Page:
When working out at the stadium in my place, I often see a lot of people jogging in slow or sometimes a bit more moderate speed. Doing this 30 minutes or up to one hour. I admire them and tell myself that those people must have a lot of time and willpower. I don’t have time to jog for one hour and am not willing to jog for months without seeing almost no results in fat loss or endurance gain. So I go for the lazy approach and do some High Intensity Interval Training.
Are you planning to be lazy too? Then keep reading.
What is High Intensity Interval Training
High Intensity Interval Training is when you feel like dying but don’t accept it. That is the short description you have to keep in mind when you practice HIIT. You will read more about that below in how to do High Intensity Interval Training.
HIIT is basically a cardio exercise. That means you should bring your ass out in the sun and run. You could do it on a treadmill in the gym, but I’m all about being in nature. And it will be difficult to do it efficiently on a treadmill.
A HIIT is usually no longer than 15 minutes and is based on sprints with short recovery times. So no excuse here with no time to workout.
Why do High Intensity Interval Training
There are several reasons to do a High Intensity Interval Training. The most popular would probably be the increased weight loss through a more efficient and lasting calorie burn.
Another one is the increased endurance through the production of more mitochondria in your cells, that are known as the powerhouse of your cells. The increase of mitochondria leads to several health benefits and helps to sustain weight loss as well.
Here are the benefits of HIIT in a nutshell:
- Fast fat burn
- More mitochondria in your cells
- Increased endurance
- Better hormone production
- Nice shot of serotonin (Gives you a wide smile)
- You really FEEL you worked out (Makes you smile even more)
- You save time
15 minutes HIIT is up to 9 times more efficient in fat burning than 60 minutes jogging.
The benefits are worth dying for. So don’t be afraid to die a little when you go for a HIIT.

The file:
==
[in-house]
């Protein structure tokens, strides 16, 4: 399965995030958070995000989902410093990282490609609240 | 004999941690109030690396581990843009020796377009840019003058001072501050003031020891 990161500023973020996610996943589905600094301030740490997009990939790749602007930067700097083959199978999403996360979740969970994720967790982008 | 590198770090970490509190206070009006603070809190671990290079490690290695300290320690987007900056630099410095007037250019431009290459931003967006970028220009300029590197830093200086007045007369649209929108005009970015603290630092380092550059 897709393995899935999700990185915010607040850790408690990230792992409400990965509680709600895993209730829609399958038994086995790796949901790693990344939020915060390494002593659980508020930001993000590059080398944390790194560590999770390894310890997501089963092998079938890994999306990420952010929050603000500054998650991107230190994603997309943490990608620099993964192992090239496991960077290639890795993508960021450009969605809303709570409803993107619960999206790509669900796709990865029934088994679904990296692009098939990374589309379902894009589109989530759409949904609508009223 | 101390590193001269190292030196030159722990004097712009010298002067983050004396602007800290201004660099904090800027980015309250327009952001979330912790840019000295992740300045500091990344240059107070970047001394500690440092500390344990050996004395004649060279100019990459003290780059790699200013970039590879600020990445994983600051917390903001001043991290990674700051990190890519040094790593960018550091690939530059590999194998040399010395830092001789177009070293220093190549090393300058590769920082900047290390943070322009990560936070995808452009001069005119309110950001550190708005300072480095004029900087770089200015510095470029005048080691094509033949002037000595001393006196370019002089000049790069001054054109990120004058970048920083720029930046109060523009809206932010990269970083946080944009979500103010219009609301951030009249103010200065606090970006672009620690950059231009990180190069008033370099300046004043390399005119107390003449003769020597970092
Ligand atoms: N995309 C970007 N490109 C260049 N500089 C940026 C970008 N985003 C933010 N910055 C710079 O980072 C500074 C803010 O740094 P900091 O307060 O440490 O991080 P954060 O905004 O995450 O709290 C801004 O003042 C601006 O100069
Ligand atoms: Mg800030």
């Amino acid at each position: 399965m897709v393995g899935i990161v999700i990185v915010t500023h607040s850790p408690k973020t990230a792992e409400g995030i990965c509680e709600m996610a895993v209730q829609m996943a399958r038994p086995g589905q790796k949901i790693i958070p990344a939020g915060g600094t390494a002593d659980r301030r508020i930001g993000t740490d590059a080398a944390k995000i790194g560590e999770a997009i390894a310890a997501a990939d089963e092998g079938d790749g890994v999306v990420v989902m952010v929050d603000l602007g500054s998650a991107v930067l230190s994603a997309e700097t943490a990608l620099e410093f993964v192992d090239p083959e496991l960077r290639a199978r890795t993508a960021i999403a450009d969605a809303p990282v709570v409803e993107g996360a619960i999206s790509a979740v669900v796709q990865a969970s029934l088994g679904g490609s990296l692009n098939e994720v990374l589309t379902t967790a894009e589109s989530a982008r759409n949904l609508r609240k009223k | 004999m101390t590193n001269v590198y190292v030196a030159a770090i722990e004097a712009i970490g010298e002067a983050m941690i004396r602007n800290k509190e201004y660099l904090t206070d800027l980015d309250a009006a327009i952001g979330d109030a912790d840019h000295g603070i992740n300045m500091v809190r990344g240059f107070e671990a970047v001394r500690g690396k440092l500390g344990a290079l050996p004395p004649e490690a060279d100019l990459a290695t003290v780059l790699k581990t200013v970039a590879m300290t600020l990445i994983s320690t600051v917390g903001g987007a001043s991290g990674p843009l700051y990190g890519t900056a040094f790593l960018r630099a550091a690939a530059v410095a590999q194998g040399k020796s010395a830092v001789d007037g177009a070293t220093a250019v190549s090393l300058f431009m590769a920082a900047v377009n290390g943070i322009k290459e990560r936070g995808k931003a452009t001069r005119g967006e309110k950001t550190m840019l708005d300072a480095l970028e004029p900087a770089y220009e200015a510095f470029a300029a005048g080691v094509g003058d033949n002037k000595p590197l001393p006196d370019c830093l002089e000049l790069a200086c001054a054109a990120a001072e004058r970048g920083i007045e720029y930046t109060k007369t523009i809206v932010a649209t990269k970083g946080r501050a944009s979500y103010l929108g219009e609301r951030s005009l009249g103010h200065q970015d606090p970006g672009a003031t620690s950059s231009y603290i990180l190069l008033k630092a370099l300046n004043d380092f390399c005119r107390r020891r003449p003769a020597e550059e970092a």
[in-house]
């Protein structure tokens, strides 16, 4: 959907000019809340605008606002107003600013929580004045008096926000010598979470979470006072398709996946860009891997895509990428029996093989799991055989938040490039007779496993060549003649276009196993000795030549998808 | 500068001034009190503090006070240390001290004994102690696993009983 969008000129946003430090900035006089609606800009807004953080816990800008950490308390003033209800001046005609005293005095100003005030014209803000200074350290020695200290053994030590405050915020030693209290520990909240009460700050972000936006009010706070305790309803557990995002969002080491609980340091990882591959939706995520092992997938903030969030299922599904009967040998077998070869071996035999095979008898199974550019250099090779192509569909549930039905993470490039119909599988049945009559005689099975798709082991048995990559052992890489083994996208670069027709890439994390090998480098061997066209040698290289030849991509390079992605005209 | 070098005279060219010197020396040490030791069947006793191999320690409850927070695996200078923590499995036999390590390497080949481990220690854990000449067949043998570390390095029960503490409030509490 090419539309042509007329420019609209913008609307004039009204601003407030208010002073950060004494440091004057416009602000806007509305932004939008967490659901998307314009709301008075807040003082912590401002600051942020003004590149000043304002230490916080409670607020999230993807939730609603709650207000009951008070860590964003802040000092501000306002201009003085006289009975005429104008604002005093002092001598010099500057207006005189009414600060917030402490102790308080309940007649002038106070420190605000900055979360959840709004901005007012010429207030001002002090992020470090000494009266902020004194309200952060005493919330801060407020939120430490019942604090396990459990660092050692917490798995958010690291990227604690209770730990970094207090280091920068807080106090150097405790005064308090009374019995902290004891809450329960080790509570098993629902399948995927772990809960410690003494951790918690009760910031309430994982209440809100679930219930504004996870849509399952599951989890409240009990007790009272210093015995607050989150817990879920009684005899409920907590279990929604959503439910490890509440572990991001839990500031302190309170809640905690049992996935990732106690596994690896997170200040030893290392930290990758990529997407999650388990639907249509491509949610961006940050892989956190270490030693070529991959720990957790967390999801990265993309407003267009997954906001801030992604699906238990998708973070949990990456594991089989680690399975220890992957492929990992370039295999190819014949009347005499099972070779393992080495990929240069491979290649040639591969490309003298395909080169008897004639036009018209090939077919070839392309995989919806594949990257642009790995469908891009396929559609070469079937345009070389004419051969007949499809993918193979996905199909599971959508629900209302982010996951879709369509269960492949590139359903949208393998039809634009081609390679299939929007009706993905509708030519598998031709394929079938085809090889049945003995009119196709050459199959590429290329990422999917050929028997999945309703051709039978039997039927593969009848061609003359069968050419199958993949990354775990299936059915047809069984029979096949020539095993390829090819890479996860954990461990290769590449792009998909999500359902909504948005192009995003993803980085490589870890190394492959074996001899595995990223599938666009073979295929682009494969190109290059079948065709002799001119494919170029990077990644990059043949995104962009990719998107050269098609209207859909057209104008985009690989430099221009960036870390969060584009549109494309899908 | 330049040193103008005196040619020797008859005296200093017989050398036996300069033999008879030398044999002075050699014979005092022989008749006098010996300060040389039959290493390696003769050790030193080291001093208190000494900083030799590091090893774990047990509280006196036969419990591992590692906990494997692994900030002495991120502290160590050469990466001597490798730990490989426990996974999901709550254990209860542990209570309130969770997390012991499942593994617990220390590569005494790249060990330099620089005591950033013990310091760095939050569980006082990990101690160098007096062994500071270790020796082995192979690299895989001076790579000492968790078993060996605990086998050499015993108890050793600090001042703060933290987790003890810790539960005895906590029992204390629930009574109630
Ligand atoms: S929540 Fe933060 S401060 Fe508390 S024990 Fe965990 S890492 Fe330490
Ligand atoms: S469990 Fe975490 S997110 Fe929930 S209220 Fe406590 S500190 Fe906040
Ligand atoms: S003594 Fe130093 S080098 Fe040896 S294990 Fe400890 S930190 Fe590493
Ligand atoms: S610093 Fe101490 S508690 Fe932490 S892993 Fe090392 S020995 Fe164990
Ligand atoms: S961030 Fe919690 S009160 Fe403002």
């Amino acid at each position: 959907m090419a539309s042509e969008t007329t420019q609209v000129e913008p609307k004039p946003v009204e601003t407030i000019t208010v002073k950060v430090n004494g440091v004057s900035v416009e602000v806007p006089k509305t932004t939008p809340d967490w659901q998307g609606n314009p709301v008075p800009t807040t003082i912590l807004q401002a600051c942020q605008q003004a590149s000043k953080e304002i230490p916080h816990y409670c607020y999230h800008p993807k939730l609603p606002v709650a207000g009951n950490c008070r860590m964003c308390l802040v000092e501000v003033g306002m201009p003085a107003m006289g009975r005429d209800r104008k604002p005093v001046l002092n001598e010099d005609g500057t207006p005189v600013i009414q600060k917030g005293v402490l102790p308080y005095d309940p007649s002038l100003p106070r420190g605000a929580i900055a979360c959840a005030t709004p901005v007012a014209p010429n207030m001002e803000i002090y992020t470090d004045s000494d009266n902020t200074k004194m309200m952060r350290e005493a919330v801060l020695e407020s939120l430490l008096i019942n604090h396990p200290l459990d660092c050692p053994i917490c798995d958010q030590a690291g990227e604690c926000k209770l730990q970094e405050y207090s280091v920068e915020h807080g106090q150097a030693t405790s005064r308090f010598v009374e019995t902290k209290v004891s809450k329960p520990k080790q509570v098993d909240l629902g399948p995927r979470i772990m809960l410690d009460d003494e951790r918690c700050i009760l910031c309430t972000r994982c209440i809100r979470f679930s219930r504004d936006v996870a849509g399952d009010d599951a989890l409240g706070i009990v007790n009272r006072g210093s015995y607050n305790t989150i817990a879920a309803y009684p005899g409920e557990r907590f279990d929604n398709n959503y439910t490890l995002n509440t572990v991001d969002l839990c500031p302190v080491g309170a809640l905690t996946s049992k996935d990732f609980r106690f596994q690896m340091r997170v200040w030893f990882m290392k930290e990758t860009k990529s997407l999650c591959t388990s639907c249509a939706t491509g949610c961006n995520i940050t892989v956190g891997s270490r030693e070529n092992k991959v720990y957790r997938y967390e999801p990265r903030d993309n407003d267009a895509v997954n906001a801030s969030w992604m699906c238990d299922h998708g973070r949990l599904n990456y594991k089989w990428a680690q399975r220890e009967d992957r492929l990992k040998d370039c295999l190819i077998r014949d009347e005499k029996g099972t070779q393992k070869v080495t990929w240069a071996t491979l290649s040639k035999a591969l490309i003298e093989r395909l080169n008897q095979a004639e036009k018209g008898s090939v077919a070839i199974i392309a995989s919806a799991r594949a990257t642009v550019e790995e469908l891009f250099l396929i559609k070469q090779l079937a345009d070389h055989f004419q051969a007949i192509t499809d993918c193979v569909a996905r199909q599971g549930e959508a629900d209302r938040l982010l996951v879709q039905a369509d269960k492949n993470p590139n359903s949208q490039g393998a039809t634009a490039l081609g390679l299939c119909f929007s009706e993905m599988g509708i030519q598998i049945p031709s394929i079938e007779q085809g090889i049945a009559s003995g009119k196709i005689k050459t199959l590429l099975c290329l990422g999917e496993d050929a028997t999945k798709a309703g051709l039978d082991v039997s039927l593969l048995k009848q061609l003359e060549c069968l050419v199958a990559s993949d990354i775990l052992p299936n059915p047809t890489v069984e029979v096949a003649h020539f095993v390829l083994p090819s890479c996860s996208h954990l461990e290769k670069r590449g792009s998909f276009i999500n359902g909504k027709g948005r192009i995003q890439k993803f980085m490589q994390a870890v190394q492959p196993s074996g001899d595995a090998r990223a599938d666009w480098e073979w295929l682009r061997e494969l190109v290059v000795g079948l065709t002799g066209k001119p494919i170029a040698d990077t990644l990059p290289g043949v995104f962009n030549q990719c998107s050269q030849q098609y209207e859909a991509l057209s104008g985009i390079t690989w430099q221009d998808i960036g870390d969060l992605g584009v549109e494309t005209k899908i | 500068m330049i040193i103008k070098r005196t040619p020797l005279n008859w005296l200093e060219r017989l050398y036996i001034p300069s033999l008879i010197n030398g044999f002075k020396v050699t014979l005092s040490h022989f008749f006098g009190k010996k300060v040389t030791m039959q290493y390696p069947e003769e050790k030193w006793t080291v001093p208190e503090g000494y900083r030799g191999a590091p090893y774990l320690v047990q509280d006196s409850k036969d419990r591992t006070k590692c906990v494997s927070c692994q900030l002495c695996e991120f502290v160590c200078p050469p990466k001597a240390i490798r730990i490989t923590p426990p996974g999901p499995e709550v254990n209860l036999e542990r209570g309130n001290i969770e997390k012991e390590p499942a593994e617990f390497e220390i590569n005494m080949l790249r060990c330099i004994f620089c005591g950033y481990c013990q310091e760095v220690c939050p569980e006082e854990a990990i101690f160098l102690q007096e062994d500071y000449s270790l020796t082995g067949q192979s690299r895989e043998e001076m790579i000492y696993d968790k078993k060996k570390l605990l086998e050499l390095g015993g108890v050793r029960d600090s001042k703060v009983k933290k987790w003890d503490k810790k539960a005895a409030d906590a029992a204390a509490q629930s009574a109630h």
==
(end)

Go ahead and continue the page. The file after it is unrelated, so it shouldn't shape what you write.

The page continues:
How to do High Intensity Interval Training
The classic way is to go for a run.
After warming up you start jogging and accelerate into a sprint. That means you run as fast as you can. When your GOAL is reached you stop running and change back into slow jogging to recover. You repeat this process 8 times and can do it more as you progress.
The important thing here is not to recover for too long or too short to get the maximum benefit. You should aim for 60-65% of your maximum heart rate. When sprinting, you want to reach 90-95% of your maximum heart rate before you slow down. (That’s a GOAL)
There are three ways to determine your GOAL. They are by distance, time or heart rate. The last one is the best choice because it tells you, depending on your individual heart frequency, when to slow down and when to run.
The amount of time or distance will be hard for you to determine because you have no solid experience on your heart rates yet. If you have used a heart rate monitor for a while, then you will have enough experience to know when it is time to go.
But it will change as you get better and so the heart rate monitor will always be the best choice to do an efficient HIIT.
Your maximum heart rate can be calculated with the formula “220 – your age” or a bit more precise with the formula “208 – (your age * 0.7).” All you have to do next is to determine your two heart rates.
60% and 90% should do. Let’s make a little example with the 30 year old Tarzan, so it is really clear:
For 90% heart rate: (220 - 30) x 0.9 = 171 For 60% heart rate: (220 - 30) x 0.6 = 114
The intensity of the training leads to increased metabolic and hormone regulating processes in your body throughout the day.
The best time to do a HIIT would be before noon to benefit most of it. Doing it in the evening a few hours before sleep would be less productive, because it could inhibit your sleep.
If your goal is to increase your endurance, then you can control your progress by checking your heart rate directly after you wake up (it should get lower as you improve) and by checking how much time you need to recover from high heart rates (should take less time as you improve).
An alternative to running would be rope jumping, swimming or cycling. I would say that running is the most effective one but should be altered from time to time to increase the results.
How to survive a High Intensity Interval Training
During round three or four you feel like dying. But it is only the lazy pig inside your mind telling you that you do.
Your body can go on. Fight that pig and silent it and the following rounds will get easier. Half done, only 3 left, only 2 left only 1 left, Done! That is all you have to see. And equip yourself with motivational music to get your ass on fire.
If you have high blood pressure or a cardiovascular disease you better not do HIIT. Once running with my cousin, who had high blood pressure, I was running alone from round 3 onwards. He started to see fat birds flying around his head and was dizzy for quite some time.
One other thing to look for is that you run on a soft ground or with good running shoes (Ideally both).
Don’t take that too easy and risk damaging your joints. Unlike muscles they repair and adapt really slow and can become a lasting problem, if you don’t take care in advance.
Some running shoes I would highly recommend you
Well that’s it. Would be nice to hear about your experience. Happy dying 😉